Science and Democracy; wake up and smell the brexit.

I have been intending to blog for a very long time about an article that I read last year concerning the public funding of science in the UK. Events of this summer reminded me of the article and crystallised some thoughts that I feel like getting off my chest. The article in question is by Prof. Athene Donald in the Guardian (I should confess a tenuous link to Prof. Donald in that she is currently head of the college I attended in Cambridge). The article is entitled “UK science is excelling, but are we funding the wrong projects?”

The tenor of the article is that “excellence”, as judged by the UK research councils, should be more important in deciding how funds are allocated than “geography” as championed by politicians. The politician in this case is George Osborne, former Chancellor of the Exchequer, not a man that I am particularly fond of. However, the attitude in the article is that a cosy bunch of scientists should be permitted to decide how public funds are spent and that scientists have been “bothered” because a democratically accountable politician has taken an interest in this spending. Indeed, Mr Osborne went so far as to be a very prominent and public campaigner for a particular institute and for science in the north-west of England more generally. I am afraid that attitudes like that expressed in the article, which seem to assume that scientists have some inalienable right to spend public funds and that the intrusion of democratic accountability into the process is a bad thing, are just one more contributor to the alienation of much of the population of the UK. Their response to scientists’ contribution to the brexit debate was a great big flick of the finger.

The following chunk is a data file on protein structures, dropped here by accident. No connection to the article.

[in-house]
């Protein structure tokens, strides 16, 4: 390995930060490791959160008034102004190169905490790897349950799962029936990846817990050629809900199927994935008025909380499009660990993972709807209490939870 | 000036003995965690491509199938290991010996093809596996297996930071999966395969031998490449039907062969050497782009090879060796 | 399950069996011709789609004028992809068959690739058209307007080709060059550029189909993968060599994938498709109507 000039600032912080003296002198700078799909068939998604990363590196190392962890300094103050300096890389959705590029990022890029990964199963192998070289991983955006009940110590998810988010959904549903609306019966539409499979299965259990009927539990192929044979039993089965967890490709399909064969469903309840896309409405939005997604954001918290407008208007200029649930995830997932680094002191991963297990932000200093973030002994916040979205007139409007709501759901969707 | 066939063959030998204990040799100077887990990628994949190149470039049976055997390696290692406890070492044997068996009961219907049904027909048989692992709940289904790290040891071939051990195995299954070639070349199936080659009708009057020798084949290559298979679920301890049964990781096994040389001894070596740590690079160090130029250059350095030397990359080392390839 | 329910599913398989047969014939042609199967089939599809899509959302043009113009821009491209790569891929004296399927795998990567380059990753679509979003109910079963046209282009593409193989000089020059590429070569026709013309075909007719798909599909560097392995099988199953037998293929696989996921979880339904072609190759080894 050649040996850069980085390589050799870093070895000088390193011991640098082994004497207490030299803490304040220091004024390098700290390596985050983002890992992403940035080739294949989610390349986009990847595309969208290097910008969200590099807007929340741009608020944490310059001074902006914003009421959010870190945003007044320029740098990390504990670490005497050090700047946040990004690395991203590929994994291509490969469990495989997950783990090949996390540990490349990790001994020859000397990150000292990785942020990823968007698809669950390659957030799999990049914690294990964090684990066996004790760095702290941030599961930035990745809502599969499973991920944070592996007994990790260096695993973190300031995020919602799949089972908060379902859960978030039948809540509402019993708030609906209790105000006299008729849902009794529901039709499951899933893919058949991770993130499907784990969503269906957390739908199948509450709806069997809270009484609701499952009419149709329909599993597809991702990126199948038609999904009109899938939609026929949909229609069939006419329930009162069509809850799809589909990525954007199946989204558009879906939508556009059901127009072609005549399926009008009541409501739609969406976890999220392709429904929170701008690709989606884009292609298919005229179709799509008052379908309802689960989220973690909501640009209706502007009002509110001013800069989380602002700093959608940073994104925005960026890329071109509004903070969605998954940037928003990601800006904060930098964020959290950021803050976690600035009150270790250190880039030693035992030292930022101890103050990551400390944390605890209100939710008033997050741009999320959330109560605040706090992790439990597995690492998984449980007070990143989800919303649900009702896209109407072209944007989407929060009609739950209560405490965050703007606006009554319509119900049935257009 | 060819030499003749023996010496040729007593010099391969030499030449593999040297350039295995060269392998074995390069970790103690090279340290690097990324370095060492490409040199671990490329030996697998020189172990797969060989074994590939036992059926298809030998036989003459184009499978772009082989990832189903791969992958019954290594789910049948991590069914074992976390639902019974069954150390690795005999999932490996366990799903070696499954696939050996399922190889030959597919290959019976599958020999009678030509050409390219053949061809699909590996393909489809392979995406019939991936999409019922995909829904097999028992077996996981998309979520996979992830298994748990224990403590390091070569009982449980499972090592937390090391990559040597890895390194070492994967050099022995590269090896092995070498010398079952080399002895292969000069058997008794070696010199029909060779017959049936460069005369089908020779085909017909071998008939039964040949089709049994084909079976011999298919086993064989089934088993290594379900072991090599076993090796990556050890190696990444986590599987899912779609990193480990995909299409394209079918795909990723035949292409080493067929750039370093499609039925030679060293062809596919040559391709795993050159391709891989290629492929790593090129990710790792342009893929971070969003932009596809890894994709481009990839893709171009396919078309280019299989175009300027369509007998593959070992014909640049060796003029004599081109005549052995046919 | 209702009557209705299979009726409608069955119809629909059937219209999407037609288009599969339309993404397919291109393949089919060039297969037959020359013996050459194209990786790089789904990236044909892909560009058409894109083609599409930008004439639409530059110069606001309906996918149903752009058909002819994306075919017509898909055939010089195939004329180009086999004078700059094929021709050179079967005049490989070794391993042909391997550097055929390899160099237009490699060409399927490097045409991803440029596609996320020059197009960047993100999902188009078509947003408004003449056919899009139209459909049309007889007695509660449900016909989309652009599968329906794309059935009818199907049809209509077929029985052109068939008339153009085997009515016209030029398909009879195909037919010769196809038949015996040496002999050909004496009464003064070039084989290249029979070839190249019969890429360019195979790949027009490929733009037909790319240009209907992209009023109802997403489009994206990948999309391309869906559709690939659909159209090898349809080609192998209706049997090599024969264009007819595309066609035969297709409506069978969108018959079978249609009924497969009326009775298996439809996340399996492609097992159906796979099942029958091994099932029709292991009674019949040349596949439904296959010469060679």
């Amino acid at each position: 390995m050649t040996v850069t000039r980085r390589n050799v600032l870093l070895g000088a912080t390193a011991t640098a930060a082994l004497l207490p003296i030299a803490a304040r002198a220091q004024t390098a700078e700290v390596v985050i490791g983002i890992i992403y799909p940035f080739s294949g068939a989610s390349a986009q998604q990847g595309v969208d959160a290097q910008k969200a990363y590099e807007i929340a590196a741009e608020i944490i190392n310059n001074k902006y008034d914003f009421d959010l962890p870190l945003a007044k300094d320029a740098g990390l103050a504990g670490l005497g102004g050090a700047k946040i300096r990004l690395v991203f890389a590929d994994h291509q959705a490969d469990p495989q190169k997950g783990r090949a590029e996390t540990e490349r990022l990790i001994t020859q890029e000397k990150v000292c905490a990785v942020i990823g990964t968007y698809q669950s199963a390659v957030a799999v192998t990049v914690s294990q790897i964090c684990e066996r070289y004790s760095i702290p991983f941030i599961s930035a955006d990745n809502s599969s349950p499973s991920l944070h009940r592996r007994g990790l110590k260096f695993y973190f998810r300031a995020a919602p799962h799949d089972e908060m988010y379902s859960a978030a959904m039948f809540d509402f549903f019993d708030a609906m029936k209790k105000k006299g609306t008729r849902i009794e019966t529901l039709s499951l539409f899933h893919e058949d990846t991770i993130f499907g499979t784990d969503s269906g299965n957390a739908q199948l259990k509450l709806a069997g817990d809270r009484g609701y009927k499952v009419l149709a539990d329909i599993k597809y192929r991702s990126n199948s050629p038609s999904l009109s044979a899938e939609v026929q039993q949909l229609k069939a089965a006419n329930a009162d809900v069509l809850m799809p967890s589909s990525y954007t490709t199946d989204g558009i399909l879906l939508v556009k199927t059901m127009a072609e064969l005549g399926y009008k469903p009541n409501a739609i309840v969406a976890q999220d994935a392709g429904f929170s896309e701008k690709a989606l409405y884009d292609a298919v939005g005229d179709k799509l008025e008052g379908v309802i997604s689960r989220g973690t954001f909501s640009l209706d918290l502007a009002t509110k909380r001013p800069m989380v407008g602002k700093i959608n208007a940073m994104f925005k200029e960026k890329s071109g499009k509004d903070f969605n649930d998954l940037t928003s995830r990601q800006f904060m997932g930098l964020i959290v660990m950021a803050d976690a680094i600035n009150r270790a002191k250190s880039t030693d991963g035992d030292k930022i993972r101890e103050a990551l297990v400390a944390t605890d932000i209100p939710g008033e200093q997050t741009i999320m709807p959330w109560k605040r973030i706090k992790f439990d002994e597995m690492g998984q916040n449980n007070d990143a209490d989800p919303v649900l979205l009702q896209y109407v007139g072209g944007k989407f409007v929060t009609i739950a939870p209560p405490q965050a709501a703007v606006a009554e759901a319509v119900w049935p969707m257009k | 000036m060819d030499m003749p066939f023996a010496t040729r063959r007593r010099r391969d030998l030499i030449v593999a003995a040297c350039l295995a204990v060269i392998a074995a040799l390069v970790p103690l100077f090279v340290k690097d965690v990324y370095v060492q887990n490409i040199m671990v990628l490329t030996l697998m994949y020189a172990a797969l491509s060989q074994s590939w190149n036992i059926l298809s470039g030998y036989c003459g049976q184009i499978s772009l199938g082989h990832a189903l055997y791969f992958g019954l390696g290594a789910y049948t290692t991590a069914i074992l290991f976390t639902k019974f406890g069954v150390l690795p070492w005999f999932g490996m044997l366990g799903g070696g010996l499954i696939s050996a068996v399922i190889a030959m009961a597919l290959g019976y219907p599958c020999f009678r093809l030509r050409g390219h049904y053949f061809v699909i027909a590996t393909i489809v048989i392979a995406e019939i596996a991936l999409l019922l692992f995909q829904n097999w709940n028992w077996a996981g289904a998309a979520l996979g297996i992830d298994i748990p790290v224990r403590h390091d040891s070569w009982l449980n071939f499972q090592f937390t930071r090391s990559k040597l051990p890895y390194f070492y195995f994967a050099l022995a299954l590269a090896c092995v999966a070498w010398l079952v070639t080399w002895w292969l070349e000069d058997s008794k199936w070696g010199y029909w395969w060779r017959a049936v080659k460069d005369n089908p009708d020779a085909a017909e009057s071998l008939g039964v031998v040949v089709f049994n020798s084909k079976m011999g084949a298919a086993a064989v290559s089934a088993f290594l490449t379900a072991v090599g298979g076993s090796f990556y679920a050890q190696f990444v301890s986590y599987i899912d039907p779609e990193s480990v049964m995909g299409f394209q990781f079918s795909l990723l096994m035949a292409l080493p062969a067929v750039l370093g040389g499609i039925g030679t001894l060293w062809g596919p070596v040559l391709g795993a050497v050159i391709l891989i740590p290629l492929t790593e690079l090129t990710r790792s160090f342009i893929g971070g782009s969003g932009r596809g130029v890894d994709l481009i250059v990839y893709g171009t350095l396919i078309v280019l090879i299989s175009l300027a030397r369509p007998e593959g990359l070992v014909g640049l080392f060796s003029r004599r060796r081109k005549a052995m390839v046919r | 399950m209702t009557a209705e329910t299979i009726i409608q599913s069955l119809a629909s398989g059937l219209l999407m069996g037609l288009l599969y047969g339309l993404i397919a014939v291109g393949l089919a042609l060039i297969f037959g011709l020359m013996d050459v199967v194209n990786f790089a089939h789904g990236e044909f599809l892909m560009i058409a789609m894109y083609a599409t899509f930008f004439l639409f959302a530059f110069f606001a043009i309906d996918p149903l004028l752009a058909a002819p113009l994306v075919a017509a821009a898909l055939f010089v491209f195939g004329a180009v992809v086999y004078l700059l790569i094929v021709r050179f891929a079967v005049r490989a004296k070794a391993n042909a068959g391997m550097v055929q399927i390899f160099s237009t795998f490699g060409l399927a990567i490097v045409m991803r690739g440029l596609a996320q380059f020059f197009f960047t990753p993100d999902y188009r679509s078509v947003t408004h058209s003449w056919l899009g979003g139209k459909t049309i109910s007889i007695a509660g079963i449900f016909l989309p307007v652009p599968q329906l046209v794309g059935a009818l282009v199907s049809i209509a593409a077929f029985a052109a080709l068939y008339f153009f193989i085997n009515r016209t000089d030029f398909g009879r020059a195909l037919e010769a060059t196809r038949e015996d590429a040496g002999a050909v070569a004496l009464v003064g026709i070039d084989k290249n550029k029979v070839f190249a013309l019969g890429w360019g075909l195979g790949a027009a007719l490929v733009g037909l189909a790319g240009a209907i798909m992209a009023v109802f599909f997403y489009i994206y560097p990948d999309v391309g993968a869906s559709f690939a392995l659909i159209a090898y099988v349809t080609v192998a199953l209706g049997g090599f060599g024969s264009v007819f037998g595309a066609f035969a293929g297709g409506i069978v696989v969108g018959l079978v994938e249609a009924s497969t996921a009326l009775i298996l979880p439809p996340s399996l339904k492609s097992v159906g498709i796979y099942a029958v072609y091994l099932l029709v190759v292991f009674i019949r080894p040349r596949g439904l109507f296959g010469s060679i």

It is pretty clear that the research councils in the UK are a fig leaf to give a veneer of scientific excellence while avoiding the need for politicians to get involved in picking individual scientific projects. They provide an accountant’s sense that the UK taxpayer is getting value for money and in many senses, I am sure they are. While this seems reasonable for some of the funds, which will inevitably go towards smaller, more incremental pieces of research, the line in the article decrying the fact that the research councils are required “to make open-ended commitments to new Treasury-backed projects” is an outrage and an enormous missed opportunity. Taxpayers have every right to scrutinize how any public money is spent and to allocate it however they wish via democratically accountable politicians. To suggest otherwise is, at best, foolish. More importantly, this is a short-sighted, missed opportunity. We should be seeking political support to drive the prominence of science in the public consciousness; I would like the public to be encouraged to celebrate the great feats being undertaken by scientists in the UK and to see our politicians climbing over one another to champion the great science that we do in the UK. I fear that the system we have instead sees a closed group of self-congratulatory scientists supporting far too much work that the public would be unlikely to wish to fund and telling them that they must keep paying for the research but are not entitled to have a say. I think Charles I had much the same attitude and revisiting this article has made me sense the righteous indignation that must have driven the Parliamentarians that he faced. I will try and write something without reverting to references to the 17th century at some point soon…

Obviously the above represents my own personal views and not that of any of the institutions with which I may be affiliated.

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Science and Democracy; wake up and smell the brexit.

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